“Why lock yourself down to one style or flavor profile when there is so much good stuff out there?” asks Rick Kazmer, executive chef at Three Sixty. Since taking over the kitchen at the rooftop bar and restaurant in October, Kazmer is proving the question is more than rhetorical. 

His evidence rests in the revamped menu, which rolled out in early April and continues to be updated as the summer produce season flourishes. Kazmer's menu at Three Sixty features upscale snacks and small plates with global influence – a purposeful mix of flavors and cooking techniques. 

Three Sixty Traditional Breakfast

The Traditional Breakfast features two eggs any style, smoked sausage link, bacon, home fries and choice of toast or an English muffin.

At the end of May, Three Sixty rolled out a brunch menu with a similar philosophy: The Barbacoa Benedict takes the brunch favorite to new heights with barbacoa chicken, green chile hollandaise and poached eggs on an English muffin. The 360 Slinger updates the local dish with housemade chili over a burger patty, plus tots and jalapeño popper dip and an English muffin. 

Most recently, he led the kitchen at Cleveland-Heath, which is known for its locally sourced, seasonal fare. “We served food that we liked to eat,” he says. “After six years there, that type of cooking really ingrained in me. [At Three Sixty, I] wanted to introduce some new techniques and flavors and provide a bit more variety for everyone.”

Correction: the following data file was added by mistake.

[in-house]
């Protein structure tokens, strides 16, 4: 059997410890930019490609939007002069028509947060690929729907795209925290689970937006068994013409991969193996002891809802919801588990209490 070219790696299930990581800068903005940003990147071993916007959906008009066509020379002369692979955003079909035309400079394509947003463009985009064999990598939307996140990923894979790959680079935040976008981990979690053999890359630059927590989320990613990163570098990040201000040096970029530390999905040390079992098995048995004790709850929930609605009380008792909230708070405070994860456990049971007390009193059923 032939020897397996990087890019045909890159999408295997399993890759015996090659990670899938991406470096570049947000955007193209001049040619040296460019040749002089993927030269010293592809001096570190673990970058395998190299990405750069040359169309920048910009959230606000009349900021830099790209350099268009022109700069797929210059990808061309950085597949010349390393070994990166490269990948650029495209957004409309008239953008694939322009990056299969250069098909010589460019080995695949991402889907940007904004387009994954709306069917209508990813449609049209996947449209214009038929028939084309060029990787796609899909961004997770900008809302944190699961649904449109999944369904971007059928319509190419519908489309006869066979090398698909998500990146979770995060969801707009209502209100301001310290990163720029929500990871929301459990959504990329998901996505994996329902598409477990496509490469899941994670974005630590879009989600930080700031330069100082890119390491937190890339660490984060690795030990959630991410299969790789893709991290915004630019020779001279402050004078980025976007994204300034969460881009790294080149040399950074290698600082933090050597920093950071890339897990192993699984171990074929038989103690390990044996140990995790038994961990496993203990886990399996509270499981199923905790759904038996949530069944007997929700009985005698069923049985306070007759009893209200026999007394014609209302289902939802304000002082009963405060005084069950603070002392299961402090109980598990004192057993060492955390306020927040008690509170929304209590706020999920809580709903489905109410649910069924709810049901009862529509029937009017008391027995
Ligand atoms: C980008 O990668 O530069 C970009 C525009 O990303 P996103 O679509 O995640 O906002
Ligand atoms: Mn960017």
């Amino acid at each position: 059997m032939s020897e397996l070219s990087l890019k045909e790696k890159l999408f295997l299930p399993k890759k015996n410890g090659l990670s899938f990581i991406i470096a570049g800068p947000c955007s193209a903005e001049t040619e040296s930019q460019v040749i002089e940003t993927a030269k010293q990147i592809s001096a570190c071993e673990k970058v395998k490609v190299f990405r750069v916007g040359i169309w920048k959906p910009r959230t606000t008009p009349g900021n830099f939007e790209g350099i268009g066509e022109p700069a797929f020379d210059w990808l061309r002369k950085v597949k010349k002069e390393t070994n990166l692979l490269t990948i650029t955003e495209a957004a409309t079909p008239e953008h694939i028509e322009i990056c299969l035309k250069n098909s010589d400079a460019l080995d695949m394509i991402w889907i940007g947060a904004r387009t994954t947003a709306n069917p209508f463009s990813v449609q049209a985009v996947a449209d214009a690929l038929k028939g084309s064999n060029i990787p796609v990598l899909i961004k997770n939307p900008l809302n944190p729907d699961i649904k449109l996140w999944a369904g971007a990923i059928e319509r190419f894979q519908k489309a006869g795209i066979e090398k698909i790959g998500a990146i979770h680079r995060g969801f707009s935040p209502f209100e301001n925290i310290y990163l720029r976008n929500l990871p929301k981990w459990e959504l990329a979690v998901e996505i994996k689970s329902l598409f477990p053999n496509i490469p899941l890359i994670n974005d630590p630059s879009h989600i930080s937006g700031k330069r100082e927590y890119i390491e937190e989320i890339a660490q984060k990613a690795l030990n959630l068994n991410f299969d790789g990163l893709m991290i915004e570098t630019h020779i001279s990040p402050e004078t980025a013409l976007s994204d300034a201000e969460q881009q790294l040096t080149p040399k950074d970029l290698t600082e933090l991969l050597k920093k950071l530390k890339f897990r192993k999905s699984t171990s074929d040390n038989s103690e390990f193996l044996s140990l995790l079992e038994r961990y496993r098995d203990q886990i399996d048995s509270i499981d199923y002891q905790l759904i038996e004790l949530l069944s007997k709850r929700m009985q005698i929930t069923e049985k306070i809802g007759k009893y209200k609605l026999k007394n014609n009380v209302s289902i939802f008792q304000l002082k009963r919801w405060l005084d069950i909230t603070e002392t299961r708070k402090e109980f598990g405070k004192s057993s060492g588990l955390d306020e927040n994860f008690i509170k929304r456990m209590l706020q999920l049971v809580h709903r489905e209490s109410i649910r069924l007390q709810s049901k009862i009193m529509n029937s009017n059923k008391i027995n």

Three Sixty Biscuit Sandwich

Sausage biscuit with American cheese and Concord grape jam on a housemade biscuit.

To that end, Kazmer gives a shoutout to the chicken wings: “We brine ours, they get fried until crispy, and then they’re tossed with a Szechuan-style rub with chiles and peppercorns, so you get that hot, numbing effect.” Other standouts are the burger –  served on a housemade English muffin with smoky tomato aïoli and cauliflower pickle relish – and the new bánh mì sausage. More than your standard ballpark dog, the version at Three Sixty uses garlicky knackwurst from Williams Brothers Meat Market dressed with fish-sauce pickles, Sriracha mayo, jalapeños and cilantro. 

From Cleveland-Heath to a semester in Italy to culinary school in Napa Valley, California, Kazmer’s worldly training has taught him how to run a tight ship. “If you want people to be happy and committed in a job this tough, you need  to keep them invested in what they're doing," he says. And with all the "good stuff" on Three Sixty’s menu, it seems to be working.

Three Sixty, 1 S. Broadway, Downtown, St. Louis, 314.241.8439, 360-stl.com

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Bethany Christo is Feast's special projects editor who enjoys barbecue, grammar, good reads, thrifting, attempting humor and rapping by herself in the car, all to the detriment of her social life. You'll find her near the desserts.

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